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Mark Zuckerberg Says He’s “Concerned” About Trump’s Immigration Order

Facebook's CEO publicly comments on President Trump's policies for the first time since the election.

Posted on January 27, 2017, at 5:39 p.m. ET

Stephen Lam / Reuters

For the first time since the election, Facebook CEO Mark Zuckerberg has commented on the president's proposed polices. He posted on his Facebook profile Friday that he's "concerned about the impact of the recent executive orders signed by President Trump," especially the ones related to immigration restriction.

The statement came moments after President Trump signed an executive action to ban people from several Muslim-majority countries from coming to the US.

"Expanding the focus of law enforcement beyond people who are real threats would make all Americans less safe by diverting resources, while millions of undocumented folks who don't pose a threat will live in fear of deportation," he said.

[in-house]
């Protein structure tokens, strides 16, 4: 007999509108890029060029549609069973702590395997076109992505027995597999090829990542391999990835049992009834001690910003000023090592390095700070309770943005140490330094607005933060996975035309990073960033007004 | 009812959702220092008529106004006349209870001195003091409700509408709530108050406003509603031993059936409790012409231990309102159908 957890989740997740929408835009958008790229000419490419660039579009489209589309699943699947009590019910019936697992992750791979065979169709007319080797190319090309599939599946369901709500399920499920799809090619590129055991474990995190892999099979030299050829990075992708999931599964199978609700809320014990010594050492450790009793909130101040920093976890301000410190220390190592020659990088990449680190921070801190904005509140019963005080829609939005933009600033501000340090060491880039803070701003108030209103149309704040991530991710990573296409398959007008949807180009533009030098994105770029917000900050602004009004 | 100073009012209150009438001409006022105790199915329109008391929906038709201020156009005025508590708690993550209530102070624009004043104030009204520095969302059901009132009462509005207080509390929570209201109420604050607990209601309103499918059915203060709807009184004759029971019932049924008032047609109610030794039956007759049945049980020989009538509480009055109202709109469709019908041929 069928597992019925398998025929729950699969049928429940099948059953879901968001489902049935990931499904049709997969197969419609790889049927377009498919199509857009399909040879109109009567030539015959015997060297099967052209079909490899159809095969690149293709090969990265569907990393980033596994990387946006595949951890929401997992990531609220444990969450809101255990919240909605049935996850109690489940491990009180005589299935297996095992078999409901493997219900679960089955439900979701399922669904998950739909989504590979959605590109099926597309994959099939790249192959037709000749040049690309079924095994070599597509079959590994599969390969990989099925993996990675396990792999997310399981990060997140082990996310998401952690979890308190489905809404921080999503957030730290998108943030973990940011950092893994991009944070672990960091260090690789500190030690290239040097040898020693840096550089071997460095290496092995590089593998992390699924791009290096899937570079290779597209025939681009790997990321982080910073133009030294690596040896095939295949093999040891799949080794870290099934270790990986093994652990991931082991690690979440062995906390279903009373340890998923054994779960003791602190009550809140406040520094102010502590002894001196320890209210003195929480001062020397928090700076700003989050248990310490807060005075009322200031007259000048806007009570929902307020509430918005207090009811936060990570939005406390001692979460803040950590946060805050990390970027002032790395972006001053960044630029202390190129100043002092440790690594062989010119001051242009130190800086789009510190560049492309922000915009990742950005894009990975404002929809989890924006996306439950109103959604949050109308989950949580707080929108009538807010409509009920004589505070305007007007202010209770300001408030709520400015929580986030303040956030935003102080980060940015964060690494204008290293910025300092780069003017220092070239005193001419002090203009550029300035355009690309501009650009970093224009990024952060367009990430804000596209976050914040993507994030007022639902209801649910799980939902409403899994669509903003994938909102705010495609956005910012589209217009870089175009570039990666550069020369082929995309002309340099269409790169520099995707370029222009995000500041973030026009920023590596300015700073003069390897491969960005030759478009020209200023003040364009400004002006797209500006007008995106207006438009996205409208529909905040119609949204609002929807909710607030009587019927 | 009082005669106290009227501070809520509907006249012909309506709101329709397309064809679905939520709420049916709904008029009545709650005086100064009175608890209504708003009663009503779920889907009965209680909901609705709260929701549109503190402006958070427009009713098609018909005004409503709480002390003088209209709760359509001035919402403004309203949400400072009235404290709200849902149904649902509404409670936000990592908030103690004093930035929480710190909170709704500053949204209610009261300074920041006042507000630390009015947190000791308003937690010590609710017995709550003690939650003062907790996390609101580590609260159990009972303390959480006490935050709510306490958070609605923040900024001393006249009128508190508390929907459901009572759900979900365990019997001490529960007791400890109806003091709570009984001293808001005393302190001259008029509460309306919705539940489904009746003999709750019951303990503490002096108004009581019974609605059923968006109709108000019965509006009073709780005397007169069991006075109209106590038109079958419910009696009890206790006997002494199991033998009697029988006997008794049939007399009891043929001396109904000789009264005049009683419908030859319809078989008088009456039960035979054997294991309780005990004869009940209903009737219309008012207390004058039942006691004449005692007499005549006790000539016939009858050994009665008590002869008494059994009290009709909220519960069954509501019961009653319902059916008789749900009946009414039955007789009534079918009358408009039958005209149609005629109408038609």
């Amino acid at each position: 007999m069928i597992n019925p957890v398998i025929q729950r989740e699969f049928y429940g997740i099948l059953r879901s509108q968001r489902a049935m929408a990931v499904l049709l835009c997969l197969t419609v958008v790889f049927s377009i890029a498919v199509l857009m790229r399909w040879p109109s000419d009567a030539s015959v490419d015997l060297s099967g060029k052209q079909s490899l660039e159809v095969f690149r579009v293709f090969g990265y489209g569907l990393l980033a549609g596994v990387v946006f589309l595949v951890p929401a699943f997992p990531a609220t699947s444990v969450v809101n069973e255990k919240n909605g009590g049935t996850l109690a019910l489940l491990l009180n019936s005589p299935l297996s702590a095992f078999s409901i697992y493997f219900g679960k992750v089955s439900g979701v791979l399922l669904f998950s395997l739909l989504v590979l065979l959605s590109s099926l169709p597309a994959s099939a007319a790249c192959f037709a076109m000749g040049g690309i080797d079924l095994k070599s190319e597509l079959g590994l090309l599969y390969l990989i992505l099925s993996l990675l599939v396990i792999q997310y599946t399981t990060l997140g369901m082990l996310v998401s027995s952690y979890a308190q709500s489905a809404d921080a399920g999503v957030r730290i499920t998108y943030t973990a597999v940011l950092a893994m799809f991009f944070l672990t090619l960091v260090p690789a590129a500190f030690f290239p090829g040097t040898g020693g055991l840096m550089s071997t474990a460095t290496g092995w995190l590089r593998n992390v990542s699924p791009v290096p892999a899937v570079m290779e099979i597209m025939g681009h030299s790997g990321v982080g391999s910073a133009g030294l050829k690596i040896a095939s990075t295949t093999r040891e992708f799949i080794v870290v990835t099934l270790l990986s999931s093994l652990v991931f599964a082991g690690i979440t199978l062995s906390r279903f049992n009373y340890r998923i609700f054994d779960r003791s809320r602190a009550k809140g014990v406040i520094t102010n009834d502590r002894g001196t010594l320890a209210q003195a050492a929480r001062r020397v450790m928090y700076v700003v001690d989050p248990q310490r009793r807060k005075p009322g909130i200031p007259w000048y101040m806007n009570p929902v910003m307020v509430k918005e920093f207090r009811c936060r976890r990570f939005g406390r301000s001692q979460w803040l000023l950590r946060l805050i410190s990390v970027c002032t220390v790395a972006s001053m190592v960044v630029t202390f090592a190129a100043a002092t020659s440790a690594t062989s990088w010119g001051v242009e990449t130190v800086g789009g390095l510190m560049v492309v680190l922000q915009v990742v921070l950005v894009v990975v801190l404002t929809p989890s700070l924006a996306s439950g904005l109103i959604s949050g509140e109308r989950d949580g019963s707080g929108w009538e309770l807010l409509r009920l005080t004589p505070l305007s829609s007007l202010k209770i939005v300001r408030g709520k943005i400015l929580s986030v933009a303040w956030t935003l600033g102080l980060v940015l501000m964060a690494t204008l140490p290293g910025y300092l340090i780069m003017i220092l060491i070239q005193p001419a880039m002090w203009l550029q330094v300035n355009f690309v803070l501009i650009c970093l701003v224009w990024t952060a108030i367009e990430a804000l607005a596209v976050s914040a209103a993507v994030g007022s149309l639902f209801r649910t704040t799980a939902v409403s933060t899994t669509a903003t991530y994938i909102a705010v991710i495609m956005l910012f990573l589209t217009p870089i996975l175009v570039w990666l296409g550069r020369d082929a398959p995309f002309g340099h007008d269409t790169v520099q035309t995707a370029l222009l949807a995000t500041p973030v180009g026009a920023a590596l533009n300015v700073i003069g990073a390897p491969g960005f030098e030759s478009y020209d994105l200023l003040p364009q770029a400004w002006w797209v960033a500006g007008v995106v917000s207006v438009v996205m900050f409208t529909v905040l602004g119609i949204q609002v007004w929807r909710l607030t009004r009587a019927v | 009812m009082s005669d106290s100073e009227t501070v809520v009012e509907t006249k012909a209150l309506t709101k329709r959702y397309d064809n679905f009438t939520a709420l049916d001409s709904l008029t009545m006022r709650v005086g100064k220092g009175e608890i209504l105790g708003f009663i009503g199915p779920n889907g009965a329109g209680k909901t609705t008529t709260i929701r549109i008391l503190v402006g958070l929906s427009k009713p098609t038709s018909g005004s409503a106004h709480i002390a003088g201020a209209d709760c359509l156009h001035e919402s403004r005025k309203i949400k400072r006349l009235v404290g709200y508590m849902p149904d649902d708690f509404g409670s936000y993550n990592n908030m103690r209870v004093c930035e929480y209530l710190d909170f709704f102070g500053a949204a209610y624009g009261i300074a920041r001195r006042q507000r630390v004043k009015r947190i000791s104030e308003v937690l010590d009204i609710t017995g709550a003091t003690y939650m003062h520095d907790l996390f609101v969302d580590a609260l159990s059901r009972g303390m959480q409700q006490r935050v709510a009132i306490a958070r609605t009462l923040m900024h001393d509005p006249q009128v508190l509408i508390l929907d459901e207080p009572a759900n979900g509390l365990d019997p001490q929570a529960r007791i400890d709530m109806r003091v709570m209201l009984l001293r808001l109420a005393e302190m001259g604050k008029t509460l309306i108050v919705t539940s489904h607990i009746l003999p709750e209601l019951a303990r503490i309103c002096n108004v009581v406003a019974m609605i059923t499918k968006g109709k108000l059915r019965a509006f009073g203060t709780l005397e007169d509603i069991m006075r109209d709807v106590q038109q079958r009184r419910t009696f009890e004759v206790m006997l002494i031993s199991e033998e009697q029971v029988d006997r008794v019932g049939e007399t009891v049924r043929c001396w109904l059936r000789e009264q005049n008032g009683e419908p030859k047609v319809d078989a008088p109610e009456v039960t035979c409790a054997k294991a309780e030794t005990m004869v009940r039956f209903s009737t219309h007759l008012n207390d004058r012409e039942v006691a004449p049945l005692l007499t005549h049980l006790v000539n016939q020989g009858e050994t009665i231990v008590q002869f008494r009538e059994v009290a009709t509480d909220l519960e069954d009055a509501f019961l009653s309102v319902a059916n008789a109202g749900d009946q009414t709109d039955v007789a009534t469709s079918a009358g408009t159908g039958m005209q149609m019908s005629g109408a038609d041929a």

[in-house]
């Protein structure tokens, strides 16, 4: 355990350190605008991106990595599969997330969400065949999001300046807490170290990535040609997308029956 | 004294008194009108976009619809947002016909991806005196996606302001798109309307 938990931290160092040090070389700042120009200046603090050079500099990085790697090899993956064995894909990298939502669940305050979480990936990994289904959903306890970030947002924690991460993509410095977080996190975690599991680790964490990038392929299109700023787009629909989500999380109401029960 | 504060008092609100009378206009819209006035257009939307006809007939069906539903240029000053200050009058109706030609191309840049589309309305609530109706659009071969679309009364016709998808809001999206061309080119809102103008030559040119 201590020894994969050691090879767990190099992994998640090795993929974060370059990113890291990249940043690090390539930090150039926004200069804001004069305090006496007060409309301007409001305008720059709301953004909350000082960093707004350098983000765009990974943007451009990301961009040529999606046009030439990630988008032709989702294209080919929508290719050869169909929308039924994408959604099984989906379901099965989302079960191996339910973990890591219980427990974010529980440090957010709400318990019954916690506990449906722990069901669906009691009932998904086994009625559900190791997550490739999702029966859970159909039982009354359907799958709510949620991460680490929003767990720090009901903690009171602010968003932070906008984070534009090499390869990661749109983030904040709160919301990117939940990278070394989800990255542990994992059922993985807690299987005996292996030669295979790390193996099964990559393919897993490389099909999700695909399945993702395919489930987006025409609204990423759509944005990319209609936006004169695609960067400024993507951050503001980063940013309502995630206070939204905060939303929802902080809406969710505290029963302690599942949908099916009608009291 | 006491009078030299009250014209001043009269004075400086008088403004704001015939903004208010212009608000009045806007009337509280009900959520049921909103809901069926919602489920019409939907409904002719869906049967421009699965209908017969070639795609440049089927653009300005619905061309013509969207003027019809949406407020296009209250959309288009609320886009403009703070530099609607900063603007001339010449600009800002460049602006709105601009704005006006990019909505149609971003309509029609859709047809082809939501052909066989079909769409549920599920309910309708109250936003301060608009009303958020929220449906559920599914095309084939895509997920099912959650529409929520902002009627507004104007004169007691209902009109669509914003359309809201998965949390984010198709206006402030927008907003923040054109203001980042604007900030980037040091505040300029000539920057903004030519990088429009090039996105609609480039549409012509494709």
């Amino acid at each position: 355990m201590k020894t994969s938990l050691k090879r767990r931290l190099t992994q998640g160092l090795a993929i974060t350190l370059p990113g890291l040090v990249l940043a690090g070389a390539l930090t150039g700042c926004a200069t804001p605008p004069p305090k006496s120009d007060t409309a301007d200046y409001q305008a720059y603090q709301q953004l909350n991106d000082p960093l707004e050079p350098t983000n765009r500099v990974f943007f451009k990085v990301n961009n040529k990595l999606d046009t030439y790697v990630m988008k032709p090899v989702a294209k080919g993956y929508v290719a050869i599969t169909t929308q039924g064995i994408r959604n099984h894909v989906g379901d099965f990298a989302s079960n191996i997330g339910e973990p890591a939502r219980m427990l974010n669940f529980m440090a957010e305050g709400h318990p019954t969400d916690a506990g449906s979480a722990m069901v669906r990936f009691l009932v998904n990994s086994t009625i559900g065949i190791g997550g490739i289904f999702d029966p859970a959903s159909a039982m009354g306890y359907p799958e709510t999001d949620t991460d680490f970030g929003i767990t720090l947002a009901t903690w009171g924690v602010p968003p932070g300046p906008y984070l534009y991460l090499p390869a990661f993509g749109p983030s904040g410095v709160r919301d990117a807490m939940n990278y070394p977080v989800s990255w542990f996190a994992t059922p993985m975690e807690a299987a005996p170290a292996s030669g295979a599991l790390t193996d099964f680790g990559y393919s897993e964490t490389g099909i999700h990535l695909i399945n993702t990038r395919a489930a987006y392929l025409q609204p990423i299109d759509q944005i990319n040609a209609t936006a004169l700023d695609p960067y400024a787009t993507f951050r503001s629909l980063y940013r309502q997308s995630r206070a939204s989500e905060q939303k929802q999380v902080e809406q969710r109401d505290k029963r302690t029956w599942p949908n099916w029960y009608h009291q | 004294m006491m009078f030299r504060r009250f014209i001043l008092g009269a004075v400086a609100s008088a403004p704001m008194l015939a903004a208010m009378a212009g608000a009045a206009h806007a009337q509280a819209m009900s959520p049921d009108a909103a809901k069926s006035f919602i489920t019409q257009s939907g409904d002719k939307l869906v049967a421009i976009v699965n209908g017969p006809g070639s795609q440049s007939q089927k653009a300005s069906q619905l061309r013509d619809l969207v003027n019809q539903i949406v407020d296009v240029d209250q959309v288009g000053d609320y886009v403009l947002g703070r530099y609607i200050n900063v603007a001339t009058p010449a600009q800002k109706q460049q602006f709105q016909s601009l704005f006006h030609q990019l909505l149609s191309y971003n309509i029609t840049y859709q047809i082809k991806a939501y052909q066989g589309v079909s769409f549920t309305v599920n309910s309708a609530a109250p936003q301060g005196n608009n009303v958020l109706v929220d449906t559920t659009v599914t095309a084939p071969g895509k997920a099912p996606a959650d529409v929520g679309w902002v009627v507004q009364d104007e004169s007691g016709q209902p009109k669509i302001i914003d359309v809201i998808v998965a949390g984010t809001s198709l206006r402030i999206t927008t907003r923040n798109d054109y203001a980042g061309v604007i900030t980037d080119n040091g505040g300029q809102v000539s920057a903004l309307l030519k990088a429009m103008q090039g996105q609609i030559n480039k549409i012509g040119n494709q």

Zuckerberg advocated for continuing to allow refugees into the country and keeping the Deferred Action for Childhood Arrivals (DACA) in place.

He closed his statement by saying that he will work with the team behind, a controversial immigration reform political advocacy group backed by Bill Gates, Yahoo! CEO Marissa Mayer, Netflix CEO Reid Hoffman, and Zuckerberg himself. The initiative launched a failed bid for reform in 2013 and restarted in late 2015.

Zuckerberg spoke out against the president while he was campaigning but had remained silent about him after the election.

Some have criticized the timing and narrowness of Zuckerberg argument as he calls out the "best and the brightest" immigrants, foreshadowing a debate over the H1-B visas for highly skilled foreign workers.

how to read this: H1-B visa discussion imminent, and your employees are getting restless. you HAVE to say something…

Zuckerberg's comments come on National Holocaust Remembrance day. Last year, the German government opened an investigation into Facebook over Holocaust-related hate speech.

A BuzzFeed News investigation, in partnership with the International Consortium of Investigative Journalists, based on thousands of documents the government didn't want you to see.